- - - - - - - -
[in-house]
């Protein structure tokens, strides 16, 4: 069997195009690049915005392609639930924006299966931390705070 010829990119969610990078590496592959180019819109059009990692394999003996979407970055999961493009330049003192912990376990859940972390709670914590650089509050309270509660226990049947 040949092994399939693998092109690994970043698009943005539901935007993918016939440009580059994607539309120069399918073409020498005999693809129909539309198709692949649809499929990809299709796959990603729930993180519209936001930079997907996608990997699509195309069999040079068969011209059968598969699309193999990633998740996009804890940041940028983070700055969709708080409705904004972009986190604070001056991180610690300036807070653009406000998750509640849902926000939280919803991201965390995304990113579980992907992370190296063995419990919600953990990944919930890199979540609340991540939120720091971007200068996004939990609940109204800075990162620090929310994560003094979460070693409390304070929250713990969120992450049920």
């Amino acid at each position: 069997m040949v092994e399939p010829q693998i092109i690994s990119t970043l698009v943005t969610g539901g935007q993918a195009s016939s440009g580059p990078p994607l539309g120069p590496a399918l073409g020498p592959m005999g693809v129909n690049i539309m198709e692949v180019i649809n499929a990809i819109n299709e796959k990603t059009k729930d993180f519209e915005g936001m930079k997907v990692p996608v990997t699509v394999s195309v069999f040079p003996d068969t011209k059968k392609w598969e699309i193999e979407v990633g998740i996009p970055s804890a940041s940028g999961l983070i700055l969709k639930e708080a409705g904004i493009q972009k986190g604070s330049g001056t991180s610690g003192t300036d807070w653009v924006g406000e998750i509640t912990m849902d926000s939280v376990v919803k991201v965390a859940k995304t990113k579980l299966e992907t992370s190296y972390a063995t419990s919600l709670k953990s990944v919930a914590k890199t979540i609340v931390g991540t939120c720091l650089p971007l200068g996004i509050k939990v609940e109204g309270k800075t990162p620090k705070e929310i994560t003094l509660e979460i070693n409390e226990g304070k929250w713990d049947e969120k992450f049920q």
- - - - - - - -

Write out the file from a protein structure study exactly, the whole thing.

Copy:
[in-house]
């Protein structure tokens, strides 16, 4: 069997195009690049915005392609639930924006299966931390705070 010829990119969610990078590496592959180019819109059009990692394999003996979407970055999961493009330049003192912990376990859940972390709670914590650089509050309270509660226990049947 040949092994399939693998092109690994970043698009943005539901935007993918016939440009580059994607539309120069399918073409020498005999693809129909539309198709692949649809499929990809299709796959990603729930993180519209936001930079997907996608990997699509195309069999040079068969011209059968598969699309193999990633998740996009804890940041940028983070700055969709708080409705904004972009986190604070001056991180610690300036807070653009406000998750509640849902926000939280919803991201965390995304990113579980992907992370190296063995419990919600953990990944919930890199979540609340991540939120720091971007200068996004939990609940109204800075990162620090929310994560003094979460070693409390304070929250713990969120992450049920």
């Amino acid at each position: 069997m040949v092994e399939p010829q693998i092109i690994s990119t970043l698009v943005t969610g539901g935007q993918a195009s016939s440009g580059p990078p994607l539309g120069p590496a399918l073409g020498p592959m005999g693809v129909n690049i539309m198709e692949v180019i649809n499929a990809i819109n299709e796959k990603t059009k729930d993180f519209e915005g936001m930079k997907v990692p996608v990997t699509v394999s195309v069999f040079p003996d068969t011209k059968k392609w598969e699309i193999e979407v990633g998740i996009p970055s804890a940041s940028g999961l983070i700055l969709k639930e708080a409705g904004i493009q972009k986190g604070s330049g001056t991180s610690g003192t300036d807070w653009v924006g406000e998750i509640t912990m849902d926000s939280v376990v919803k991201v965390a859940k995304t990113k579980l299966e992907t992370s190296y972390a063995t419990s919600l709670k953990s990944v919930a914590k890199t979540i609340v931390g991540t939120c720091l650089p971007l200068g996004i509050k939990v609940e109204g309270k800075t990162p620090k705070e929310i994560t003094l509660e979460i070693n409390e226990g304070k929250w713990d049947e969120k992450f049920q």